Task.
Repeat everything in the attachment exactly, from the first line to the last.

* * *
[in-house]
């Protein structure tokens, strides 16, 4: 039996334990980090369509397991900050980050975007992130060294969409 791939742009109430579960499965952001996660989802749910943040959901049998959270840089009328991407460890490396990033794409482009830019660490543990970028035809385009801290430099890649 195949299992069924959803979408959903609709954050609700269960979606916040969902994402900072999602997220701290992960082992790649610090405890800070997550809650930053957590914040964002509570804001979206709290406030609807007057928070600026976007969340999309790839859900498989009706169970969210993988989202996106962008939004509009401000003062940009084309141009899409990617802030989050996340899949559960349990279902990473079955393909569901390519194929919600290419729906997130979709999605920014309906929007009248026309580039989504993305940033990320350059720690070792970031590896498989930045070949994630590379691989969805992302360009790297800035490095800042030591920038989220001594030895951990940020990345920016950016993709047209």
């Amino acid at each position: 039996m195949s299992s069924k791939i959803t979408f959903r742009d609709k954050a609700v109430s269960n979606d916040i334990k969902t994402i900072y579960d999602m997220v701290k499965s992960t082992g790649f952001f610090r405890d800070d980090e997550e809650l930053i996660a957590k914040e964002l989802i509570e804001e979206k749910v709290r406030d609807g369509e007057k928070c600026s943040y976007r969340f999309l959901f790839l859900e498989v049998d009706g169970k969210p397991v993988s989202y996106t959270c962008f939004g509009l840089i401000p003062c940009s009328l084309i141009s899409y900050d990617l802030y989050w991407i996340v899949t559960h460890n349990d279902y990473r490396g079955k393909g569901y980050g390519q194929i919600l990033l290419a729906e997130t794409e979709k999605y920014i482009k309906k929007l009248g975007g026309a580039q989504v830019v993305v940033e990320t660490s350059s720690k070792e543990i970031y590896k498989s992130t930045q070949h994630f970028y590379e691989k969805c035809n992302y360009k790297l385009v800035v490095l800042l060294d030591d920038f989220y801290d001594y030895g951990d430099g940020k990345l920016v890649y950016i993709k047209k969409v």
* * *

[in-house]
């Protein structure tokens, strides 16, 4: 039996334990980090369509397991900050980050975007992130060294969409 791939742009109430579960499965952001996660989802749910943040959901049998959270840089009328991407460890490396990033794409482009830019660490543990970028035809385009801290430099890649 195949299992069924959803979408959903609709954050609700269960979606916040969902994402900072999602997220701290992960082992790649610090405890800070997550809650930053957590914040964002509570804001979206709290406030609807007057928070600026976007969340999309790839859900498989009706169970969210993988989202996106962008939004509009401000003062940009084309141009899409990617802030989050996340899949559960349990279902990473079955393909569901390519194929919600290419729906997130979709999605920014309906929007009248026309580039989504993305940033990320350059720690070792970031590896498989930045070949994630590379691989969805992302360009790297800035490095800042030591920038989220001594030895951990940020990345920016950016993709047209």
């Amino acid at each position: 039996m195949s299992s069924k791939i959803t979408f959903r742009d609709k954050a609700v109430s269960n979606d916040i334990k969902t994402i900072y579960d999602m997220v701290k499965s992960t082992g790649f952001f610090r405890d800070d980090e997550e809650l930053i996660a957590k914040e964002l989802i509570e804001e979206k749910v709290r406030d609807g369509e007057k928070c600026s943040y976007r969340f999309l959901f790839l859900e498989v049998d009706g169970k969210p397991v993988s989202y996106t959270c962008f939004g509009l840089i401000p003062c940009s009328l084309i141009s899409y900050d990617l802030y989050w991407i996340v899949t559960h460890n349990d279902y990473r490396g079955k393909g569901y980050g390519q194929i919600l990033l290419a729906e997130t794409e979709k999605y920014i482009k309906k929007l009248g975007g026309a580039q989504v830019v993305v940033e990320t660490s350059s720690k070792e543990i970031y590896k498989s992130t930045q070949h994630f970028y590379e691989k969805c035809n992302y360009k790297l385009v800035v490095l800042l060294d030591d920038f989220y801290d001594y030895g951990d430099g940020k990345l920016v890649y950016i993709k047209k969409v």